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A Captain Remembers September 1922

Αssociated press

People crowded into boats to escape from the Catastrophe of Smyrna 1922. (Photo: Museum of Asia Minor Hellenism "Filio Hademenou" in Nea Filadelfeia, Eurokinissi/Tatiana Bollari)

I am telling my family of an event which I experienced as the captain of the Japanese freighter, Tokei Maru in the harbor of Smyrna, Turkey on September 14-15, 1922. My name is Lou Sato and was 35 years old at the time. It is an event that I will never forget as long as I live.

The Tokei Maru was owned by the Nippon Yusen Kaisha shipping line based in Yokahama, Japan. Our company-owned a large number of merchant ships that traveled to Europe, the United States, and Australia. We were the largest shipping company in Japan and competed for cargoes against major British, French, Italian, and American companies in northern European waters, Mediterranean, and Black Seas.

Our journey started in Yokohama, stopping in Hong Kong, Singapore, Aden, Suez Canal, Smyrna, Marseilles, London, and Liverpool loading and unloading cargoes in these ports. We followed the same route back to Yokohama.

We were somewhere between Marseilles and Smyrna when our radio operator picked up a wireless message to go to Smyrna urgently. Something major was happening there. When I received this message, I immediately wired our Smyrna agent to seek confirmation of it. "Come quickly, the city is thronged with thousands of refugees waiting to be rescued," was the reply from our agent.

I sent another message asking for further details of what was happening in Smyrna. Our agent didn't give me any details but said: "just get here as quickly as possible." I was somewhat puzzled why he didn't report the actual situation. Sometime later, I learned that he was a Greek named Stefanos and was afraid to tell us the real story fearing that the Turks might arrest him.

We were some 24 hours away from Smyrna and instructed our crew to make haste to that port. The crew responded magnificently to my call. The sea was calm with a beautiful blue sky. I could not conceive in my mind the awful scenes that we were to face as we entered the harbor of Smyrna.

I could see lots of smoke in the distance as we were approaching Smyrna. The flames were black with some red in it as it reached the sky. One of my crew said that it reminded him of Dante's Inferno. The fire was like hell on earth. I could not believe that this beautiful city where I stopped on previous occasions was being reduced to ashes.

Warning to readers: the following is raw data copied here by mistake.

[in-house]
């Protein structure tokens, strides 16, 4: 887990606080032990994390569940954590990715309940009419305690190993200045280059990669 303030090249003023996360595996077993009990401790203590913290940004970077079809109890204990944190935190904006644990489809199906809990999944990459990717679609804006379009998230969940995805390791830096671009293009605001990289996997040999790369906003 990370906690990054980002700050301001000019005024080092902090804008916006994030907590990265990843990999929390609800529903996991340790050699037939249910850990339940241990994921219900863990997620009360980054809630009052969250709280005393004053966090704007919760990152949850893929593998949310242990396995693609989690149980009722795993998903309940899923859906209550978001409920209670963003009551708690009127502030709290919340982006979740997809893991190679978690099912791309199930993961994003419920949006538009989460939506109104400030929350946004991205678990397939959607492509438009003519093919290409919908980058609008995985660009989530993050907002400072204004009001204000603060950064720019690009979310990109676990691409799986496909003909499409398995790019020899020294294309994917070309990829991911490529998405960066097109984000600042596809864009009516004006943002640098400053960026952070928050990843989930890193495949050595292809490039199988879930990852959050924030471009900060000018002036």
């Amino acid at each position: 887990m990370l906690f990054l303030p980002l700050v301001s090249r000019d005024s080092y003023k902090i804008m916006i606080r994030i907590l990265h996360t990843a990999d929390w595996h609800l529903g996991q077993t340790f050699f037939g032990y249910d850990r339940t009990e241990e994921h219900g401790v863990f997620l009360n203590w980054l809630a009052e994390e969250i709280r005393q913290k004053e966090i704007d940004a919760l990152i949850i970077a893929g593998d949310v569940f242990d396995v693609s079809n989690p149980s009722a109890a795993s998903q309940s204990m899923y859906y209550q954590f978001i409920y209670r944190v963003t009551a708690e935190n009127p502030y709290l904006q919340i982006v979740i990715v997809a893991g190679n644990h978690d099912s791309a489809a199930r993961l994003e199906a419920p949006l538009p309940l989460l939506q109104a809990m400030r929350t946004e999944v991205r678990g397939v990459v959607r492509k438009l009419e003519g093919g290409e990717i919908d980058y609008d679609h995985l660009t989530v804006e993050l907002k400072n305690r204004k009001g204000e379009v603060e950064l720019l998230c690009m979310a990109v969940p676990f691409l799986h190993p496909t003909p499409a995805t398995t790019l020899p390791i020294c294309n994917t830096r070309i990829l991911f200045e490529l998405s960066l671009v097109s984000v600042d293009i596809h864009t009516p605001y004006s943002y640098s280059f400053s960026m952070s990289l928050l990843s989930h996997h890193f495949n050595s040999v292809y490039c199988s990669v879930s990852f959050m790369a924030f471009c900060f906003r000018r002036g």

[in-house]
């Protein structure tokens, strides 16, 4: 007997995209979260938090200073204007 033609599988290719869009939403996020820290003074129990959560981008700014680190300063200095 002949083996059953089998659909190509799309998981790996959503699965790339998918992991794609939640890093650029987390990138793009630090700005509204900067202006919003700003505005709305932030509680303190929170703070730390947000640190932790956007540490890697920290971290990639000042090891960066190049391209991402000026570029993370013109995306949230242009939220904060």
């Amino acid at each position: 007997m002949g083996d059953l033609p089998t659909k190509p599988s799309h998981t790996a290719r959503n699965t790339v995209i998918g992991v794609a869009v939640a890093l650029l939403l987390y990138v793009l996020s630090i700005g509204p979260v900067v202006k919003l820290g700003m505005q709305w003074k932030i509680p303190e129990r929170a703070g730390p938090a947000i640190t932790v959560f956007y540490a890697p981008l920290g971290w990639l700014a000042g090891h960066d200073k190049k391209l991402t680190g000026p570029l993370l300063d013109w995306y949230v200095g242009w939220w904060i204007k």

We arrived at 2 PM on September 14 and was horrified seeing all these unfortunate souls thronged along the quay waiting to be rescued. These poor souls had a raging inferno at their backs. I saw French and Italian warships in the harbor rescuing their own nationals whereas the Americans and British did their best to take refugees. I was highly critical of the actions of the French and Italians whereas I gave kudos to the American and British actions.

Our ship finally berthed along the quay. I went to see our agent and told him about my plan of action. Stefanos was horrified that I would be ditching our expensive cargo into the sea." Are you mad?" he said. "I am not mad, it is about helping innocent people who are potentially facing death, “I said. I wasn't concerned about my expensive cargo. I was more interested in doing a humanitarian act saving some of these lives. After my encounter with Stefanos, I visited a Turkish officer, named Colonel Ahmet Bey, to see what I could do for these wretched individuals.

He received me at his military headquarters showing a friendly disposition and speaking politely to me. When I raised the issue of refugees, he went into a rage shouting loudly that these infidels were traitors and would not be released at all. I appealed him in the name of humanity that these individuals be released into my care." I would take full responsibility for their welfare and evacuation," I retorted.

Colonel Ahmet's response was an emphatic, "NO!" I tried to appeal to his good nature. He remained unfazed by my plea. I again pleaded with him to release the refugees and this time, he insulted our Japanese flag. Insulting our flag was unforgivable. I immediately demanded a formal apology from Colonel Ahmet and told him that failing this, I would summon the intervention of our Japanese High Commissioner, Count Uchida in Constantinople.

He didn't want a diplomatic incident and conferred with his superiors regarding the release of the refugees into my care. The Turk needed allies and wanted to be seen as not completely heartless in their negotiations with their recent enemies. They never offered a formal apology to Japan but were simply happy to see these refugees leave Turkey.

We took 825 refugees including Stefanos from Smyrna to Piraeus, Greece. Yes! I ditched our cargo into the harbor thinking that saving innocent lives was worth more than our expensive merchandise. My crew displayed great humanity tending to the needs of these people. I remember many of them telling us how happy they were to have been rescued by the Japanese. Some of the refugees thought our act of saving them was heroic.

We arrived in Piraeus and the harbor was full of ships with refugees who hadn't been processed by the Greek authorities. Some of the Athenian newspapers reported of our rescue story and stay in Piraeus. We stayed four days before embarking on the return journey to Yokohama.

I took the opportunity to catch the train for Athens. On my arrival, I walked around the city, seeing tents at the bottom of the Acropolis to accommodate the refugees. The city faced a population explosion, a manmade crisis unparalleled in human history. The refugees brought very few personal possessions with them. It was sad seeing young children crying and hungry.

The events of September 1922 in the harbor of Smyrna will never be erased from my memory.